Dean changes his gaze to Colin, the question in his eyes. "I didn't hear him come in," Colin admits, looking troubled. "He moves around pretty quietly and he's always had trouble sleeping ever since we moved in together. But he was at home when I got up at about five the next morning."
Sam and Dean exchange a glance and Dean leaves it to Sam to ask the question. "Does Lawrence have an alibi for the other murders?"
There's a split second of silence, then Father Philips and Colin both begin speaking.
"Not technically, but Lawrence wouldn't-"
"No, but you gotta understand about Lawrence-"
"Hold it," Dean bellows, holding up both hands. Something pricks his spidey sense, as it were. He may not be a real FBI agent, but he's pretended to be one long enough to know that you ask questions about the things that bug you the most. And the looks on these two guys' faces when they talk about Lawrence seriously bugs Dean. There's a knowing and fierce protectiveness etched in their features, as if they know that Dean and Sam would be all too interested in Lawrence if only they knew. If only they knew what is Dean's chief concern.
"No one knows where Lawrence was for any of the four murders?"
More glancing, then Father Philips swallows and shakes his head. "No. Other than where he says he was, which I believe. Lawrence doesn't lie."
"Ever?" Sam asks, incredulous.
"I've never heard him do so," Father Philips says. He looks at his hands for a long moment before sighing. "You have to understand about Lawrence. He's not like most people."
Yeah, I've heard that before, Dean thinks and being 'special' isn't always a good thing. "How's that?"
"He just sees the world in a different way," Father Philips explains, though Dean can tell by the frustration on his face that he's having trouble forming the words to properly explain himself. "It's like he's above this, all this," he says, gesturing around with aimless hands. "Peter's…murder," he chokes on the word, "devastated him, but he has trouble showing it. The police here, they know Lawrence pretty well. Most of the people around here understand what he's about, but I want you to understand if you meet with him. He doesn't show off what he's feeling, so it can be disconcerting talking with him, but I assure you, he feels things deeply."
Dean meets Sam's eyes again and he can see that Sam isn't comforted by their words either. A man disconnected from the rest of humanity with trouble showing emotions sounds less like a good thing and more like a sociopath. "How long have you known him?"
"Four years," Colin jumps in and now his eyes carry their own brand of hardness. The Father may have missed Dean and Sam's silent exchange, but Colin hasn't and Dean almost smiles. "He moved in with me pretty soon after we found him."
Father Philips fidgets in his seat. Clearly something else that he doesn't really want to tell them, but Dean just stares and uses his 'Don't mess with me, I survived hell' mask. It works pretty quickly.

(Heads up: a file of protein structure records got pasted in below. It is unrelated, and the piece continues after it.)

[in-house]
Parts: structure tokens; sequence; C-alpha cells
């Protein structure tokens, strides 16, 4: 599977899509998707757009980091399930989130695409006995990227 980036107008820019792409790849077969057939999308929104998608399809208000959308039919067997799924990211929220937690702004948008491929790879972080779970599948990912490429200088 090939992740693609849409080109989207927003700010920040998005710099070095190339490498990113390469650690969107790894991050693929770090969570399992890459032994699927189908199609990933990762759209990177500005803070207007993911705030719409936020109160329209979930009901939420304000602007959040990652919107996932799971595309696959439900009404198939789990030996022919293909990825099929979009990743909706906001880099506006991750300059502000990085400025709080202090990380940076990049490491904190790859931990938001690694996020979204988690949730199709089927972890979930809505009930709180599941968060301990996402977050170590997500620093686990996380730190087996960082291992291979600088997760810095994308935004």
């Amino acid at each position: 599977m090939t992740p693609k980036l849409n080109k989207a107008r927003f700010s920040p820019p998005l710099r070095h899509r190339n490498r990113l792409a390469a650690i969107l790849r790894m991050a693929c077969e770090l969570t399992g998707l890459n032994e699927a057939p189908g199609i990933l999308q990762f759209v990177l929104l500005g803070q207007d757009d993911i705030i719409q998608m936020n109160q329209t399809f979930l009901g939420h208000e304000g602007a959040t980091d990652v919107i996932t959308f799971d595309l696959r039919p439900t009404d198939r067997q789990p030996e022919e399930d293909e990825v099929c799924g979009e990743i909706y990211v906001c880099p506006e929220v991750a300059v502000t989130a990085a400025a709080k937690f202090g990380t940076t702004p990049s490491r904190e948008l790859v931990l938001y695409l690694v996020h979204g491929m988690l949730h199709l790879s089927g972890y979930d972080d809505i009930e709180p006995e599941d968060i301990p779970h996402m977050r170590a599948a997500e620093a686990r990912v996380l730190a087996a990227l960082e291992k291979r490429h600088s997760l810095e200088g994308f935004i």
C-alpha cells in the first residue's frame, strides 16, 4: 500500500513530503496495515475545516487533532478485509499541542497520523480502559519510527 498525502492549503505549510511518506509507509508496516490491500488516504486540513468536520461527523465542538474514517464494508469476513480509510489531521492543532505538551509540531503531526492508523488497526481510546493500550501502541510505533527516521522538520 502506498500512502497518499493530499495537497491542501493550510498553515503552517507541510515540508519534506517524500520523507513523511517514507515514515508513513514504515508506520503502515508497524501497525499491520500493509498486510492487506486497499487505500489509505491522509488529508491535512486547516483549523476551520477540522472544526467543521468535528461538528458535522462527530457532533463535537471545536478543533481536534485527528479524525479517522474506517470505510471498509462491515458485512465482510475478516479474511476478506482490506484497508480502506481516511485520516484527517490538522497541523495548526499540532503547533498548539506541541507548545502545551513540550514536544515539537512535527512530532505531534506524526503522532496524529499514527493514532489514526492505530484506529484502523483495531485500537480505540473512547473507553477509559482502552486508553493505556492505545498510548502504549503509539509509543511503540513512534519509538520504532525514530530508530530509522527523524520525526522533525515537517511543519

"Lawrence showed up at my doorstep several years ago without his memory," Father Philips explains. "We've never been able to find anything about his real past." A pause, then he looks at his hands again. "We're not even sure that Lawrence is his real name and we know that 'Hart' isn't. I gave him that name because he looks like a deer in the headlights sometimes." A fond smile touches his lips at the memory and he looks up. "I know how this sounds, but you have to believe me when I say that Lawrence is the most devout man I've ever known. He loves the Lord more than anyone I've ever met. He's not capable of this act."
His impassioned words aren't exactly ineffective, but add amnesia on top of the possible sociopathic tendencies and Dean's really worried. Beyond the possibility of a sick human, Dean knows there's every chance that Lawrence's head's been messed with by a demon or witch. Some kind of spell or booby trap laid in him years ago that's just gone off. He may not know he's killing. The memory of Madison flickers in Dean's mind and he shakes himself.
"Where can we find him?"
"I'll call his cell," Colin offers. "I'm not sure if he stayed at home or not."
Sam nods and they listen as Colin speaks to Lawrence, who promises to leave wherever he is and come right over to the church. His quick agreement eases Dean a touch, but mostly because he isn't in the mood to go chasing this guy across the town. While they wait for him to show up, Dean asks Father Philips and Colin if they've seen anything strange, the whole flickering light and sulfur question, but both answer in the negative. Soon enough, they hear footsteps echoing down the hallway.
"Here he comes," Father Philips says unnecessarily and stands.
Dean turns and everything stops. His breath, his heart, even time halts and his center of gravity tilts, sending blood roaring through his ears, down into his gut and it's almost like fainting except he's still standing and his eyes are still seeing, seeing but not believing. Beside him, he vaguely hears Sam saying, "Oh my god," and Dean grabs the closest solid shape, a bookshelf filled with religious volumes.
The word, when it finally comes, is ripped from his throat as a rough dark whisper.